OH THE FABRICS!!
I tried to be strong. We all have limited will power, it’s a proven scientific fact. Really, it is. Since the day we arrived in Tanzania, weeks earlier, I had become completely obsessed with the beautiful local designs. There’s nothing else like them. Over and over again I stopped myself from buying. What will we do with them? It’s one more thing to store. They cost money. Shipping costs money. What if they don’t make it through the mail? I had stopped myself a dozen times by the time we went to the open air market. On this day, though, I looked out under the sunshine at all those beautiful fabrics and it was just too, too much! Still, I managed to say “no” one more time and we left the market while a voice in my head screamed I would never have this chance again. After a lunch of rice, beans and fish with a mandazi (donut) for dessert, we all talked, like we had been doing for weeks now. David, Aaron and I were all very comfortable with each other and with each meal the conversation got more and more personal, less and less superficial. Finally I got serious and leaned in, “David, I don’t want to offend you and I need an honest answer.” David leaned towards me and gave me his undivided attention. “Say, hypothetically of course, I were to ship a package from here. Will it make it to the US? Will it be stolen or picked through before it gets shipped? Tell me the truth.” David leaned back with a very pensive look (David has an incredibly expressive face and you know the answer before he speaks), paused and then, mostly with the expression on his face, gave a slight nod and said “No problem.” Putting all my confidence in those two words, I asked to go back to the market. My will power was depleted. Today we would shop.
Aaron and I proceeded to pick out our seven favorite fabrics. We could easily have picked another 30, but we had to show some restraint. With David’s help we purchased them for a mere $4 each. Back in our hotel room we could not stop staring at them! We started a list of things we can possibly do with them: new beadspread! skirts! shirts! bunting! bed headboard! tablecloth! curtains!… We are considering painting the interior of our house to match the fabrics. We are in love!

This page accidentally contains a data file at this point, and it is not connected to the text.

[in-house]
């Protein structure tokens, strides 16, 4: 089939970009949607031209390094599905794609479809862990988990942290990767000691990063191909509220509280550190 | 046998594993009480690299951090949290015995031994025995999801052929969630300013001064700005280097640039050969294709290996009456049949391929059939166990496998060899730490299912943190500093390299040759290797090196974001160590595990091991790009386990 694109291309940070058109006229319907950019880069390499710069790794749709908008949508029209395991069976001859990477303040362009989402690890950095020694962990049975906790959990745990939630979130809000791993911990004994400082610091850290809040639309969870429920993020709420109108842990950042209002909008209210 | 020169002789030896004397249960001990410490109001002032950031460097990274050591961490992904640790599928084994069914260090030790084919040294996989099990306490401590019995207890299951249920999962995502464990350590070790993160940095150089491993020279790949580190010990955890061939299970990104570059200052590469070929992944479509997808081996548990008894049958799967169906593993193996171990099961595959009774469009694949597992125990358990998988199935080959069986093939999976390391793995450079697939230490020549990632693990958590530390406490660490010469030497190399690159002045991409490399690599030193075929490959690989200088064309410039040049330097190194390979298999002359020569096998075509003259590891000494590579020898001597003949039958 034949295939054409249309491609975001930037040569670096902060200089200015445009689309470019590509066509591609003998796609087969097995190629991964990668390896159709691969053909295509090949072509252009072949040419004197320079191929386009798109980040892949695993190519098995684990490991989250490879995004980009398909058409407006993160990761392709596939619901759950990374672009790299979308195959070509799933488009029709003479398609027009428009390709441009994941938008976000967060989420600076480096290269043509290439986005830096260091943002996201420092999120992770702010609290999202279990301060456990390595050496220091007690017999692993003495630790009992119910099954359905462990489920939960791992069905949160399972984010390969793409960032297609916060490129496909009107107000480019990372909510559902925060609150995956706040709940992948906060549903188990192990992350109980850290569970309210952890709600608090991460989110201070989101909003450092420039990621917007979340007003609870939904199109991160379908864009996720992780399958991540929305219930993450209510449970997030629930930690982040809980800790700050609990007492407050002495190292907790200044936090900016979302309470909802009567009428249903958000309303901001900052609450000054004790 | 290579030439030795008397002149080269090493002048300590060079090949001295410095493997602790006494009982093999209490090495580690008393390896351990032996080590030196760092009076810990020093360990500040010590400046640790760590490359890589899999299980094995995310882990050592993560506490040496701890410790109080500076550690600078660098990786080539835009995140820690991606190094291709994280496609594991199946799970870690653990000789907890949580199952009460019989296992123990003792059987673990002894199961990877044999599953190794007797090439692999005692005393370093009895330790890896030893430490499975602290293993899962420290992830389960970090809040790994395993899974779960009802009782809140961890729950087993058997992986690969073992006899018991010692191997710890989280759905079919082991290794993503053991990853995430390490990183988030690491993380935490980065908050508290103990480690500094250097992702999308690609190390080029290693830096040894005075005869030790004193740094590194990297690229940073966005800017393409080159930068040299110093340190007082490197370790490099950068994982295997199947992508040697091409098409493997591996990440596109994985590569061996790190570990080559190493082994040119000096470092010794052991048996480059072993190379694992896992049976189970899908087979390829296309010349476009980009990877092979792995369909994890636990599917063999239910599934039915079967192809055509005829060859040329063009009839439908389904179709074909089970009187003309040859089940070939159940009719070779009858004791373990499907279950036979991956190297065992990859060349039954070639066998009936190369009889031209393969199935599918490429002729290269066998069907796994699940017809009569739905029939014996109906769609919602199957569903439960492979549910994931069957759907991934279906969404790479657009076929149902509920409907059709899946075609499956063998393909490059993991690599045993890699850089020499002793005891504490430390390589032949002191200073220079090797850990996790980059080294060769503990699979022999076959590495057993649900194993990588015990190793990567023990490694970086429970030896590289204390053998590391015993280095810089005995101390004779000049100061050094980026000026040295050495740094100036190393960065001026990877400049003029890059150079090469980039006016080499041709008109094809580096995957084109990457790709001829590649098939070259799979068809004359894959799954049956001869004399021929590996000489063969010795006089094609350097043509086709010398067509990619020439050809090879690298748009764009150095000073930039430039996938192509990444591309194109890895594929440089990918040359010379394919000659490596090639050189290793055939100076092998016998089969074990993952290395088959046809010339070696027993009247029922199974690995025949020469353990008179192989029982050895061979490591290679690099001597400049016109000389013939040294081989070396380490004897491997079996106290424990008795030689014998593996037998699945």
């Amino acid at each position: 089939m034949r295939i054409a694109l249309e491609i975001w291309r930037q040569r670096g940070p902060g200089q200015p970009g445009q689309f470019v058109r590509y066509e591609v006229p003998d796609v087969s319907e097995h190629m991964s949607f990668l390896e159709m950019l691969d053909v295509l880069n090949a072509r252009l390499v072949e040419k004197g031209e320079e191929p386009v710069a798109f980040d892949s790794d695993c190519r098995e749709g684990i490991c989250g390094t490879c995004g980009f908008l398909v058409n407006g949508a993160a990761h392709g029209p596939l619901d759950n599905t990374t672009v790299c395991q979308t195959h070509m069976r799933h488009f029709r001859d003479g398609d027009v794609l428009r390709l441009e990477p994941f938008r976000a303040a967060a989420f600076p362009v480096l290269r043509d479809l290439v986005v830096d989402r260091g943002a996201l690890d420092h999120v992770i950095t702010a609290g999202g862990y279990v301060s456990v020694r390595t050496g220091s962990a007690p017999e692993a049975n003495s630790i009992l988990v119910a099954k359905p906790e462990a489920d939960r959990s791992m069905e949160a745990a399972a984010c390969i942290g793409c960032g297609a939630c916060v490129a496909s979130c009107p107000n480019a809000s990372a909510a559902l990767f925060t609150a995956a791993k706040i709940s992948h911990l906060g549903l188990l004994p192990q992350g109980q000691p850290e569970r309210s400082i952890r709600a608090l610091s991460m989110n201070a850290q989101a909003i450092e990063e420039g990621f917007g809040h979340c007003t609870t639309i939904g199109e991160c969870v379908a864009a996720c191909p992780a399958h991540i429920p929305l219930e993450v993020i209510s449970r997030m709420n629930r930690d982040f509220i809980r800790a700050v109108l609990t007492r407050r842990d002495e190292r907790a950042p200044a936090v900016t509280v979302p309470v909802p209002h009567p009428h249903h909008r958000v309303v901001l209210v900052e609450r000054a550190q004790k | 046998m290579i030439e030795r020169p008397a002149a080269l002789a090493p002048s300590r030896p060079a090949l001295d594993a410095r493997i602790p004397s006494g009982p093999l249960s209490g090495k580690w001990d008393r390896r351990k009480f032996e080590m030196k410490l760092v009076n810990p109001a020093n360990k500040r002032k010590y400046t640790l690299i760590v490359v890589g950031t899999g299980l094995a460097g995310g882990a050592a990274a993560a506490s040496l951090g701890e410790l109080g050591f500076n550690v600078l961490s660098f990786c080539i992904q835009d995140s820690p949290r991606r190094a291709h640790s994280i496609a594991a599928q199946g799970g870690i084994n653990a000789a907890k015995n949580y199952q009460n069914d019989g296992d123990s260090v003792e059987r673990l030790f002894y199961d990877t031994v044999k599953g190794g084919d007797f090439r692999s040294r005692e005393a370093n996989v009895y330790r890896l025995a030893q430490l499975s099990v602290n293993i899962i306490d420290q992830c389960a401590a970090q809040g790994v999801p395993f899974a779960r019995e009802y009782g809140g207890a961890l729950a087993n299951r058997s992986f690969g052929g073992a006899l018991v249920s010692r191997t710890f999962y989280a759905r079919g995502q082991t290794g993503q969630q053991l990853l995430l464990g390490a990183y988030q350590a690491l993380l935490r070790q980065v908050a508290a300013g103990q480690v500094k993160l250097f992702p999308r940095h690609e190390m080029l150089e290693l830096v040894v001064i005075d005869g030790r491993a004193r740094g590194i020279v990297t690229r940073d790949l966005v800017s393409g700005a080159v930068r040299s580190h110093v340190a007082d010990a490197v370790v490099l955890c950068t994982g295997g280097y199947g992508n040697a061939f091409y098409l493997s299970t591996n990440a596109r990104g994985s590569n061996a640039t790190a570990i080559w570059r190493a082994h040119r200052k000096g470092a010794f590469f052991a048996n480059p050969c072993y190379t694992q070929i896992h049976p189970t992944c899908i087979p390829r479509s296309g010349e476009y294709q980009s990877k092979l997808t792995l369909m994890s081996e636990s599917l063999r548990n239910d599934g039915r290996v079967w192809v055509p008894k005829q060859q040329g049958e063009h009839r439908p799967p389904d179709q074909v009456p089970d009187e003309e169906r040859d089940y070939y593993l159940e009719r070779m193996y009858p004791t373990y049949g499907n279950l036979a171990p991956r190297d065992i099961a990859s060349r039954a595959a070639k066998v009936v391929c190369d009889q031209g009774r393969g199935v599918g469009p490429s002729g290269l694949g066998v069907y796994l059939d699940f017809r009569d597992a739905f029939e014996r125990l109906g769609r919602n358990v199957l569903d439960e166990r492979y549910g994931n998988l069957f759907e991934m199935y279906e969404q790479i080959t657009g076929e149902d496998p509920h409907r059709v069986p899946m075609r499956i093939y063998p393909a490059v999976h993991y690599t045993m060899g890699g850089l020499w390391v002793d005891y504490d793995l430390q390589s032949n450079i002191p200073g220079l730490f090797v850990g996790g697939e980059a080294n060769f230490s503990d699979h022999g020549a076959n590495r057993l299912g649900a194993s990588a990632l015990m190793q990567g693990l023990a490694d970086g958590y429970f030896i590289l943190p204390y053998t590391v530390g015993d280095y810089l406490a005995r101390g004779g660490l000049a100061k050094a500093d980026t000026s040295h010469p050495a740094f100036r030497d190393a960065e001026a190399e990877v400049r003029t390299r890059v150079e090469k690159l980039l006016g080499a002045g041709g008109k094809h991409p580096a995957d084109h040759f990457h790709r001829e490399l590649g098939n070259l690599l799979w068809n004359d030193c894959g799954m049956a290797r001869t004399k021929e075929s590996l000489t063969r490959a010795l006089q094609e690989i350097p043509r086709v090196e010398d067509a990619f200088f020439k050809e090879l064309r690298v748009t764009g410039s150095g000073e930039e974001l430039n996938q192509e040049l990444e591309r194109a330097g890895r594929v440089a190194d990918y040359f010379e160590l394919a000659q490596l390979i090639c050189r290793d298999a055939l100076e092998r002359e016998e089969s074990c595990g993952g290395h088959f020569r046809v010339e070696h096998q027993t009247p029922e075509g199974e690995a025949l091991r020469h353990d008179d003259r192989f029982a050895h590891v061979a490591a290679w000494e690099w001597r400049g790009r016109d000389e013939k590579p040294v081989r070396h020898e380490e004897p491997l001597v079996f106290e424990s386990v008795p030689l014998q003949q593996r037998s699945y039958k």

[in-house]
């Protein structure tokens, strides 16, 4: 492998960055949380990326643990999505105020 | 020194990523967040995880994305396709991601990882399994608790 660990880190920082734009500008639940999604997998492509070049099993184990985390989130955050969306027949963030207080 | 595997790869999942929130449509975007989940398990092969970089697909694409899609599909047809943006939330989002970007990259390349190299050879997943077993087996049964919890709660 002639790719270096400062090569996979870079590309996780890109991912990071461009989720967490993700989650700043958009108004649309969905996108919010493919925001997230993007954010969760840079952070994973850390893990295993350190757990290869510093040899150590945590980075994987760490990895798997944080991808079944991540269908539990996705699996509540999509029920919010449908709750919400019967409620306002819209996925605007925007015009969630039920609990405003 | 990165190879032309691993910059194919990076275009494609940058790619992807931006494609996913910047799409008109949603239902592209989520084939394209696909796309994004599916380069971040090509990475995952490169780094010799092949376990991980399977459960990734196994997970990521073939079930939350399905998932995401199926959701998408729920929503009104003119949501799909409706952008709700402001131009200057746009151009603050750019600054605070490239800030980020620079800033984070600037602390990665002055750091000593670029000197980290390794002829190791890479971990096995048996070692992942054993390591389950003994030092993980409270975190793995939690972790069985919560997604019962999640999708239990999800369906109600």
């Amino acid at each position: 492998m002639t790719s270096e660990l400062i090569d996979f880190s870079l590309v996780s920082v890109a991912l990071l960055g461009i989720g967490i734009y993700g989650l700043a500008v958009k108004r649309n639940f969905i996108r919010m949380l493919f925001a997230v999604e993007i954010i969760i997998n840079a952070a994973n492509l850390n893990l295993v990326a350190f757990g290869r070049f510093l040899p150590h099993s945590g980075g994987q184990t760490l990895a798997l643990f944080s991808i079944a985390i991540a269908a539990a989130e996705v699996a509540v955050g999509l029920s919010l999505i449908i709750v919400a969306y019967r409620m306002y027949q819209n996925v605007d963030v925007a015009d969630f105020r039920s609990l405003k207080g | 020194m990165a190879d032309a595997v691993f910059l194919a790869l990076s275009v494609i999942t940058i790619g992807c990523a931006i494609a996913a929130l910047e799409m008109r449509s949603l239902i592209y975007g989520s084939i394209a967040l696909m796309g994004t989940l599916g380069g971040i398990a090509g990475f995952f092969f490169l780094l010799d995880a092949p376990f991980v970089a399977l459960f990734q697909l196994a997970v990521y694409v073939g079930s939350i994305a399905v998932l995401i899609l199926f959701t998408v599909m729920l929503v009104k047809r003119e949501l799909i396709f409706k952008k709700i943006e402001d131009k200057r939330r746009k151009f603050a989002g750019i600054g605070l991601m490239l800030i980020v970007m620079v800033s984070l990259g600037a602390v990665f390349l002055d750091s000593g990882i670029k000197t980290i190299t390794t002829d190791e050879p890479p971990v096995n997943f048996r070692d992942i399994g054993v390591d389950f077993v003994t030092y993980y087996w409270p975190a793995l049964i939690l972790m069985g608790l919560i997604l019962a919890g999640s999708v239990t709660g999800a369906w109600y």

The next day brought a whole new adventure when we went to ship them, starting with the hunt for a box, tape and marker — nothing is easy in Africa, not like in the US. Once at the shipping office, it took over an hour to prep and then a woman from customs had to be called in to inspect the package. She looked through every single fabric and confirmed that we were shipping exactly what we declared. Then they gave us the price. It was another $75 to ship it! We were shocked, but David was there and able to help us understand the shipping tables confirming it was correct. Knowing for sure that it was the actual price made it better, even if $75 still seemed like a lot. A mere week later the box arrived at Aaron’s mom’s house and now she can’t take her eyes off of them either! She even invited people to come over and look at them with her, they are just that awesome. Plus, our list of ideas continues to grow. Those fabrics were worth all the cost and effort just for the fun of imagining what we can do with them!
A few more pictures of our Tangan adventures to finish off this post. So much more to come!!!